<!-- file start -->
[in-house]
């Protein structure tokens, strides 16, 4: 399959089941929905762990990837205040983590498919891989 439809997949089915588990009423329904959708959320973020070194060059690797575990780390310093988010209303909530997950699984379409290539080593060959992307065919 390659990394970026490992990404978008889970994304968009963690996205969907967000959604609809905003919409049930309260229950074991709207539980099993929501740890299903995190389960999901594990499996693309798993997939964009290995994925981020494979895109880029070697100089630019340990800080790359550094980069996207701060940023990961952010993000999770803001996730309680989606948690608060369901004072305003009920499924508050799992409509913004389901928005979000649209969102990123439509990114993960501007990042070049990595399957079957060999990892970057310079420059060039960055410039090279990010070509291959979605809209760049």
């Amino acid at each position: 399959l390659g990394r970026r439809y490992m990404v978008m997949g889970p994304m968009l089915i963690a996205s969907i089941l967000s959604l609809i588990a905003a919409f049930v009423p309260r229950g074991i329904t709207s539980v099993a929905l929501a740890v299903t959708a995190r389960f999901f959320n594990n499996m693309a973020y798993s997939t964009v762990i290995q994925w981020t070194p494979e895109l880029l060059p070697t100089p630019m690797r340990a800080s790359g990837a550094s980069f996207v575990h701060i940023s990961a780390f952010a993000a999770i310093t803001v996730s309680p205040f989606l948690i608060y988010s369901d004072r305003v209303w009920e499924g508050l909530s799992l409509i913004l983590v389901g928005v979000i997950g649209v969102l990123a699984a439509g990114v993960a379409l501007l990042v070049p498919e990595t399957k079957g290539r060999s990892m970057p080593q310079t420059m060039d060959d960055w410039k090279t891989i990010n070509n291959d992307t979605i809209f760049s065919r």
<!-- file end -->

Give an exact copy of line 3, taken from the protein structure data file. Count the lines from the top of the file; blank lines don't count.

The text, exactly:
């Amino acid at each position: 399959l390659g990394r970026r439809y490992m990404v978008m997949g889970p994304m968009l089915i963690a996205s969907i089941l967000s959604l609809i588990a905003a919409f049930v009423p309260r229950g074991i329904t709207s539980v099993a929905l929501a740890v299903t959708a995190r389960f999901f959320n594990n499996m693309a973020y798993s997939t964009v762990i290995q994925w981020t070194p494979e895109l880029l060059p070697t100089p630019m690797r340990a800080s790359g990837a550094s980069f996207v575990h701060i940023s990961a780390f952010a993000a999770i310093t803001v996730s309680p205040f989606l948690i608060y988010s369901d004072r305003v209303w009920e499924g508050l909530s799992l409509i913004l983590v389901g928005v979000i997950g649209v969102l990123a699984a439509g990114v993960a379409l501007l990042v070049p498919e990595t399957k079957g290539r060999s990892m970057p080593q310079t420059m060039d060959d960055w410039k090279t891989i990010n070509n291959d992307t979605i809209f760049s065919r």